STEM Initiative

Science, Technology, Engineering, and MathematicsSTEM Icon

“The Labor Department projects that by 2014 there will be more than 2 million job openings in science, technology, and engineering, while the number of Americans graduating with degrees in those subjects is plummeting.”
– The Economist, April 12, 2008

The fields of Science, Technology, Engineering, and Mathematics (STEM) are growing across the nation. As America and the rest of the world become more dependent on technology, more areas within the STEM field are developing, providing excellent jobs for people within the fields. However, as more STEM jobs become available, less Americans pursue careers in the STEM fields. Missouri is no exception to this, as Missouri will need to fill 143,000 jobs by 2018 and will currently be unable to do so. Missourians will not fill many of these jobs due to the lack of students that are interested in STEM related careers. The lack of student interests in STEM starts at a young age and is often left unchecked.

In Missouri, many middle school and high school students lose interests in the STEM fields before they even start their college career. Close to 28% of high school students express interest in the STEM fields their freshman year; of that 28%, over half (57%) will lose interest in the fields before they begin college. If Missouri is to fill these 143,000 jobs in the STEM fields, something must be done.

During the 2012 Missouri General Assembly Legislative Session, ASUM lobbied for a bill that created a STEM fund with the purpose of promoting STEM related programs across the state. The bill was voted into law that year; however, the funding mechanism was taken out of the bill and the STEM fund currently sits empty. If money were made available to the STEM fund, universities and public primary and secondary schools would use this money across the state to encourage student interests in the STEM fields.

To generate money for the STEM fund, ASUM is lobbying for legislation that would allow companies that hire STEM student interns to request up to $5,000 of their yearly tax liability to be reallocated into the STEM fund. It is important to note that this is not a tax credit for the companies; it is merely a reallocation of the company’s taxes from the General Revenue to the STEM fund. This would incentivize STEM companies in our state to hire student interns while contributing to the STEM fund and investing in Missouri’s economic future.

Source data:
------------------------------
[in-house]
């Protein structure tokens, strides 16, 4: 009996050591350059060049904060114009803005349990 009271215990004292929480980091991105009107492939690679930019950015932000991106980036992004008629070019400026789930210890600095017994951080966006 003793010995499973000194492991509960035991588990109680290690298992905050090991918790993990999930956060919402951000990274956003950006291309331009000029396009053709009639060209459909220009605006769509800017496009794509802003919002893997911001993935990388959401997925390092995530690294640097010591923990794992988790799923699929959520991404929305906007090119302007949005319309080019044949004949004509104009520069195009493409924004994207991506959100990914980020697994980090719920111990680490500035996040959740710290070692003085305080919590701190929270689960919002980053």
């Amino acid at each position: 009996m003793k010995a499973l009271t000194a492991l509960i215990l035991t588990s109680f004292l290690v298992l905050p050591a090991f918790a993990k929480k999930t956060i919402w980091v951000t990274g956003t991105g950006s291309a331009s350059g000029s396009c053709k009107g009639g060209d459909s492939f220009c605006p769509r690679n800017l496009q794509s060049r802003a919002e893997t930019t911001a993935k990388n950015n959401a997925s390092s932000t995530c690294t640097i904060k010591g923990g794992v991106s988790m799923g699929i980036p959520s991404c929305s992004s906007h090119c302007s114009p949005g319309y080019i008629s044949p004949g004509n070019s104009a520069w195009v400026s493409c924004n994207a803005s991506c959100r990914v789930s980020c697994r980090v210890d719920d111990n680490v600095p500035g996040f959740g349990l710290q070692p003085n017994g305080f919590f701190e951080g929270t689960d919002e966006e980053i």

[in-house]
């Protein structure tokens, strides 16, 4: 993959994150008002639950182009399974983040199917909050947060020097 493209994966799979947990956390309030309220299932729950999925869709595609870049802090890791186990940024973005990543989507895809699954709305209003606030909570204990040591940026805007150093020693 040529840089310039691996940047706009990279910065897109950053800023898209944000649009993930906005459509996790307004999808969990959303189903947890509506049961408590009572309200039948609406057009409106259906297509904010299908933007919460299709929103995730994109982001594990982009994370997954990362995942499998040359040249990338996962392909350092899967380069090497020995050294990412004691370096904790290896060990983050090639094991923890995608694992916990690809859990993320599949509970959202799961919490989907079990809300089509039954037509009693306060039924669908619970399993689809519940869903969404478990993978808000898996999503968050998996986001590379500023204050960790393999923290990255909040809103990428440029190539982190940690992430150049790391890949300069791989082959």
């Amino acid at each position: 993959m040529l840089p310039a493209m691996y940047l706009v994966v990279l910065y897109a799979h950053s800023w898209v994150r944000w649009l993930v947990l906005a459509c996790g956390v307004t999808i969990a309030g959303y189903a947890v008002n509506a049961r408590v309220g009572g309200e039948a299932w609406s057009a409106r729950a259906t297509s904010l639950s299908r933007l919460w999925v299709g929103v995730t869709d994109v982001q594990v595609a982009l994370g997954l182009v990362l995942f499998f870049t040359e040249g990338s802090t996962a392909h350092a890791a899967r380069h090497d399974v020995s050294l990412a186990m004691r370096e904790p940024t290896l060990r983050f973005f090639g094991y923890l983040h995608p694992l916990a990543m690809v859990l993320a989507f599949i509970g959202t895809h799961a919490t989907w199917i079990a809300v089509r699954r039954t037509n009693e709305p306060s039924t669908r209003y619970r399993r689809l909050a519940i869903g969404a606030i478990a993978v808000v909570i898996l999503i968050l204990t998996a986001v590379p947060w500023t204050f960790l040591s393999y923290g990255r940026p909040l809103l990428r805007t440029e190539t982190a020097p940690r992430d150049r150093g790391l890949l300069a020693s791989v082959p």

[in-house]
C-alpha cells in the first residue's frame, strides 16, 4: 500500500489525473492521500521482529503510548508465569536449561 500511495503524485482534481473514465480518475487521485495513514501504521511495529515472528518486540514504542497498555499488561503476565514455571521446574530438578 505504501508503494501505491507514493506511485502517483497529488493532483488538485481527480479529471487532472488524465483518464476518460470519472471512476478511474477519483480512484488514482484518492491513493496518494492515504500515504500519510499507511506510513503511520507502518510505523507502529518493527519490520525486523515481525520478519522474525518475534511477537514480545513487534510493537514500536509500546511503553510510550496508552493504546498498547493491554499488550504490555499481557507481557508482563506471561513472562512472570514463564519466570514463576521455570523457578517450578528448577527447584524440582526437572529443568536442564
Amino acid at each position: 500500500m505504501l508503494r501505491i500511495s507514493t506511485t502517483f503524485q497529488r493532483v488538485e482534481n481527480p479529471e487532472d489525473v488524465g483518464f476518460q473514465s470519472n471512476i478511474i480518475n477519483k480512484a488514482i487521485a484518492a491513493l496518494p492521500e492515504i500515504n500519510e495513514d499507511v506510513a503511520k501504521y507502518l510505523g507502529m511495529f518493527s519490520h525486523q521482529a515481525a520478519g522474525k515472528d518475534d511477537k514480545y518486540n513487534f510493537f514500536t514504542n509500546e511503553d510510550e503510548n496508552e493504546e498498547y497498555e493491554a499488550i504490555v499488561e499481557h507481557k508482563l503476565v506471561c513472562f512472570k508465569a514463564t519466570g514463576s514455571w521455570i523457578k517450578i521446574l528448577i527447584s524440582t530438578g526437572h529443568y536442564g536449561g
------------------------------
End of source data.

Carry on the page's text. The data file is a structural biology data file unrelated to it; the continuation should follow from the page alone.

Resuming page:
During the 2014 Missouri General Assembly Legislative Session, the STEM fund legislation went far, with support from the Economic Development Committee in the House and was placed on the House Calendar. Unfortunately it was not voted on before the end of session. It is important for the Missouri General Assembly to see the need for such a STEM fund during the 2015 Legislative Session. The General Assembly should vote to instate this legislation to ensure that Missouri can begin to fill the STEM jobs and so that Missouri can stay competitive in the STEM fields in the future.


  • ASUM strongly supports an increase in Missouri’s investment in higher education for science, technology, engineering and mathematics.
  • According to The Alliance for Science and Technology Research in America, 143,000 STEM-related jobs will need to be filled in Missouri by 2018 and 91% of U.S. jobs will require some college education by 2018
  • The percent growth of STEM degrees being awarded in the U.S. is lower than the international growth in STEM degrees being awarded (Thomasian, 2011)
  • The number of STEM degree seeking individuals will not meet the growing number of STEM jobs (Thomasian, 2011)